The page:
“Tonight sees me back on the water (well, Lake Windermere) in my beloved boat…having recently rekindled my passion for sea kayaking. 2014 is my year for volunteering, so I jumped at a recent opportunity to join a school trip to Arisaig, on the beautiful west coast of Scotland.
Every year, the local sixth form takes its students to the water, for a week of outdoor adventure, led by the Deputy Head. For me, this was a first, as I have not worked with students with special needs up until now. I was intrigued and excited about the prospect. How far would the students paddle each day? How would they react to being on the sea for the first time? What if the swell picks up and the waves are rough? And more importantly, how much like hard work will it be?!
On the first morning, my concerns were raised, as the weather changed suddenly, drenching us completely. The wind rose and the conditions were definitely ‘choppy’. I was wondering where the safe limits were, for such a group – just what were the parameters? Luckily, the students paddled brilliantly and we stopped at an island for lunch. Although I don’t sea kayak often, I am used to rough water and am able to relax in it, knowing that I have sufficient technique to handle varying conditions. The students experienced a baptism of fire, and were exhausted that evening. We had taken them out of their ‘comfort zone’, but had done so in a relatively controlled environment – the staff had the skills and experience to manage multiple rescues (though none were needed all week.)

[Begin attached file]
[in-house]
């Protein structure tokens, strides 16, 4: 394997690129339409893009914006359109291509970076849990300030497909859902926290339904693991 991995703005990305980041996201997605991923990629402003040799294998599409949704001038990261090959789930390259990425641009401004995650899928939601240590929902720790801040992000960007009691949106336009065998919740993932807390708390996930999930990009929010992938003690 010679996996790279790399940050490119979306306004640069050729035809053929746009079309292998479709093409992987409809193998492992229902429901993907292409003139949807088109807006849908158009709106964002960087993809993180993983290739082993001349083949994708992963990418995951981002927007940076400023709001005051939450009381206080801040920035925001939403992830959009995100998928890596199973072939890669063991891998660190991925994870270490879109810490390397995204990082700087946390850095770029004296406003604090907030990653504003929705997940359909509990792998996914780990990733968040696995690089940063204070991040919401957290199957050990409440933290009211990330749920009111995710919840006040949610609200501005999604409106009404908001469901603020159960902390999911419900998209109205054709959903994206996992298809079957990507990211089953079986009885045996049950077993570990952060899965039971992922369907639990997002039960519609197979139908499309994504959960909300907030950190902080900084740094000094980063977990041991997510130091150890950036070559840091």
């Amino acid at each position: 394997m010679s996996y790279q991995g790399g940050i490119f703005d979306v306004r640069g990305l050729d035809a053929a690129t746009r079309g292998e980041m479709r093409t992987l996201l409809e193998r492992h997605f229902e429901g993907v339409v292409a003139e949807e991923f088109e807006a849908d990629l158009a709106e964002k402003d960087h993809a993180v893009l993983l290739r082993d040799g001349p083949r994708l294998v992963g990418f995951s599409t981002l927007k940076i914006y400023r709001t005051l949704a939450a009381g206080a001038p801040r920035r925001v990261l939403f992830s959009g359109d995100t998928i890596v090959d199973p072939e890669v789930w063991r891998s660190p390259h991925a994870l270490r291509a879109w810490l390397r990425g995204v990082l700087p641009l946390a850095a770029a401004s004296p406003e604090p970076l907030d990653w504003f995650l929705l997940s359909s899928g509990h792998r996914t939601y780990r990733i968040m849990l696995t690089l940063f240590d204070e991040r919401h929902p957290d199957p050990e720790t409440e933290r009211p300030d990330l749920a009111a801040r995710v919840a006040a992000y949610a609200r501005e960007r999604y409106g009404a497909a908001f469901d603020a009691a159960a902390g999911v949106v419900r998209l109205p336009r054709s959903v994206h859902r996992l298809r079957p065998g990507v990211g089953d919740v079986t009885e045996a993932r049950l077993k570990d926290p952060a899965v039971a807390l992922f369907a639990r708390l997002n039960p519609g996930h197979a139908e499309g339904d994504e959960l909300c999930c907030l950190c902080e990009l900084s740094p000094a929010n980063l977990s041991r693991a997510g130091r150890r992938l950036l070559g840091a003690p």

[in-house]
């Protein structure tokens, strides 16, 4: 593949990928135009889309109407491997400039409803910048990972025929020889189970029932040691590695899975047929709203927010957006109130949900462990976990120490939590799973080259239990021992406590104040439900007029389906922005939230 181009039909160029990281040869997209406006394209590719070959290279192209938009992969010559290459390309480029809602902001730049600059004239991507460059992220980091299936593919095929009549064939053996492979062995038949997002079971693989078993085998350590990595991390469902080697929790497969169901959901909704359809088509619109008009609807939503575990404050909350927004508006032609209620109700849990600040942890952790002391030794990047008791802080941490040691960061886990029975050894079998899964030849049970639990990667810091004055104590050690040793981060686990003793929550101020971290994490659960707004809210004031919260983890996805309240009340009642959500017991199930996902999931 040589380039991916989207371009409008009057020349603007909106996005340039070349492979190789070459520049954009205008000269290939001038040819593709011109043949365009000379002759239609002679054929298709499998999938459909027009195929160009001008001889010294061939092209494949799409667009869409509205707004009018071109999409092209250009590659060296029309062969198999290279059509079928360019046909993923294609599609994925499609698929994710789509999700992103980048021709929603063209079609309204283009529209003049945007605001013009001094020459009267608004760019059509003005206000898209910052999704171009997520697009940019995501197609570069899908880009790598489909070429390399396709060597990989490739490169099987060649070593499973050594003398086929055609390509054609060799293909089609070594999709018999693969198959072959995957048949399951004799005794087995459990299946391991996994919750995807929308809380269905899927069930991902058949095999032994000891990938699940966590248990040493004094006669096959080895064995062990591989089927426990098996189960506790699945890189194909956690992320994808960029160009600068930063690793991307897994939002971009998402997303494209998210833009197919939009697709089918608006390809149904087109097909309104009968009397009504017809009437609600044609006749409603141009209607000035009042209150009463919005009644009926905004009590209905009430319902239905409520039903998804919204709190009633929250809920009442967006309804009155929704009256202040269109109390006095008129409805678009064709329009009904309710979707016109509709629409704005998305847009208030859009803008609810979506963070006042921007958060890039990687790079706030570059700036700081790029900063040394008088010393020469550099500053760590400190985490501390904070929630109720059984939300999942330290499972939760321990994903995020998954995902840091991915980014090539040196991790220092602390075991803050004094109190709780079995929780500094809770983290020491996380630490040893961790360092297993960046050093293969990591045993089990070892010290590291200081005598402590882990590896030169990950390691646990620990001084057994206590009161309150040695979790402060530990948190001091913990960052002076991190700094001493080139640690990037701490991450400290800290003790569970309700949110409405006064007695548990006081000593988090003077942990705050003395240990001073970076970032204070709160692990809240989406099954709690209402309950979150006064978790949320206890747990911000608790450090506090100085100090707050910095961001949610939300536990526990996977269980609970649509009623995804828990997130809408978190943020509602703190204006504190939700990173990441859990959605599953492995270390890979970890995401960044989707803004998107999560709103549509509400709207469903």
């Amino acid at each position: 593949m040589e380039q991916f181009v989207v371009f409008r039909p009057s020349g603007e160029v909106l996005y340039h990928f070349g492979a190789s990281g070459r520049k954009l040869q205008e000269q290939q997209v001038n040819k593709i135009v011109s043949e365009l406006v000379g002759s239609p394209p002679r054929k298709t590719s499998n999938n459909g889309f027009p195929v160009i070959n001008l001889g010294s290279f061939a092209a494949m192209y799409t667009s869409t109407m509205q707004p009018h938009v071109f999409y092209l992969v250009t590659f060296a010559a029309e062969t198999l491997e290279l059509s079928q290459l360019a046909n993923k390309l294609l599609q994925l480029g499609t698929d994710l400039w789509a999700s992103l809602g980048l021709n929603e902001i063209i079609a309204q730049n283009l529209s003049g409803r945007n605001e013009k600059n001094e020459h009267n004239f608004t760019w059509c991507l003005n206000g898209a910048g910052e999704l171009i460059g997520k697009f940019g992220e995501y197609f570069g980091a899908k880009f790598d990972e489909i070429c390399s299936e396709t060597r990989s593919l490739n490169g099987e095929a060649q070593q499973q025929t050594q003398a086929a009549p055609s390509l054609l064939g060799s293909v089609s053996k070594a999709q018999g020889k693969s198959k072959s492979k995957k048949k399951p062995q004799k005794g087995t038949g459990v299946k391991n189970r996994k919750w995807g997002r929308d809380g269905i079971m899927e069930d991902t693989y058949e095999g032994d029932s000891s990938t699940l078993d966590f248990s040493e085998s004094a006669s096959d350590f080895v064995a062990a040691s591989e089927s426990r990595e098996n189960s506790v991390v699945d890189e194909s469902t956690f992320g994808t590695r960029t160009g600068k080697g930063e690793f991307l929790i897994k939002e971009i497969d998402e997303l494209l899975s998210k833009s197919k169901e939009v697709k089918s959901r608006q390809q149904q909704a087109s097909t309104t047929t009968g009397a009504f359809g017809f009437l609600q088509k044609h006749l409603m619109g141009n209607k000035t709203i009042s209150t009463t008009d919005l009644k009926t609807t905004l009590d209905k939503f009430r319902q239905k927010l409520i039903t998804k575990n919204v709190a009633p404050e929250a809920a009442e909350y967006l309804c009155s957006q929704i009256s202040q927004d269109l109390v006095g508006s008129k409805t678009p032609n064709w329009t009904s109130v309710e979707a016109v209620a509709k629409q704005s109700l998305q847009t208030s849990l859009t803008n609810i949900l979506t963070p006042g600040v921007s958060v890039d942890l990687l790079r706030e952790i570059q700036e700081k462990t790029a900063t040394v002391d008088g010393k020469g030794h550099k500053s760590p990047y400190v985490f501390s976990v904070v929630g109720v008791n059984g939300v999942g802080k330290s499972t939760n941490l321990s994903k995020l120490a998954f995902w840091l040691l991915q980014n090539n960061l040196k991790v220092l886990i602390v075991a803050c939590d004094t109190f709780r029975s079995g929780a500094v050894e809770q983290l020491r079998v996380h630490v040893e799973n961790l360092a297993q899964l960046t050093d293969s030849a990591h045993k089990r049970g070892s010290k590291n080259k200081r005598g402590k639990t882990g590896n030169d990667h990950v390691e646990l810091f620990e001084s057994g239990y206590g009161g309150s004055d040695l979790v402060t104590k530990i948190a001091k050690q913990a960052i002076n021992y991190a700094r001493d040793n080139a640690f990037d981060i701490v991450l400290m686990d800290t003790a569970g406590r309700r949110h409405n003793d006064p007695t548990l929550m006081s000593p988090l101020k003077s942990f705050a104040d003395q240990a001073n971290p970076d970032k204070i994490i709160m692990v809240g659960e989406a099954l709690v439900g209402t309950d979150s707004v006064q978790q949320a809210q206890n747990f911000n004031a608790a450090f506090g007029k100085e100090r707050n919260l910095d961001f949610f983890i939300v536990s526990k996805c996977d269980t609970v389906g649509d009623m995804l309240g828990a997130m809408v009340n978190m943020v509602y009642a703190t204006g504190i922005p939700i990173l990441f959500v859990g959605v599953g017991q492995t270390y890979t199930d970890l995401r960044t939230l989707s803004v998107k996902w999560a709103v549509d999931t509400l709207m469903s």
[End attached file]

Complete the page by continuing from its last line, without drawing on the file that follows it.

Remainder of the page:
The weather for the rest of the trip was less changeable, with calmer water and stunning blue sky at times. Our team paddled 17km on day 2, passing ruined castles and spotting seals, gannets, terns plus ridiculously large shoals of moon jellyfish! Every day we paddled a different route, relishing the changing scenery and serenity that comes with paddling in such stunning locations – Skye in the distance; Rum and Eigg in the foreground. This was adventurous education at its best.
Sunday arrived all too quickly and it was time to head home. For me, it was time to swap paddling kit for that of mountain biking….doing another stint of volunteering for a different school group on subsequent days.
Apart from my fibreglass sea kayak, my Source hydration pack had to be the most useful piece of kit that week. My buoyancy aid doesn’t have a pocket to hold a hydration system, so I had it secured under the ties on the deck of my boat – brilliant for keeping me hydrated each day. I only had to give it a quick rinse to wash off the salt water, before placing it in my rucksack for the biking.
Time to hit the water…then next week I’m off to Tanzania, leading a trip up Kilimanjaro. I won’t say that I’m there yet, but the work-life balance is panning out reasonably well, half way through the year.” We’ll be publishing Cress’s journal on Kilimanjaro in a couple of weeks.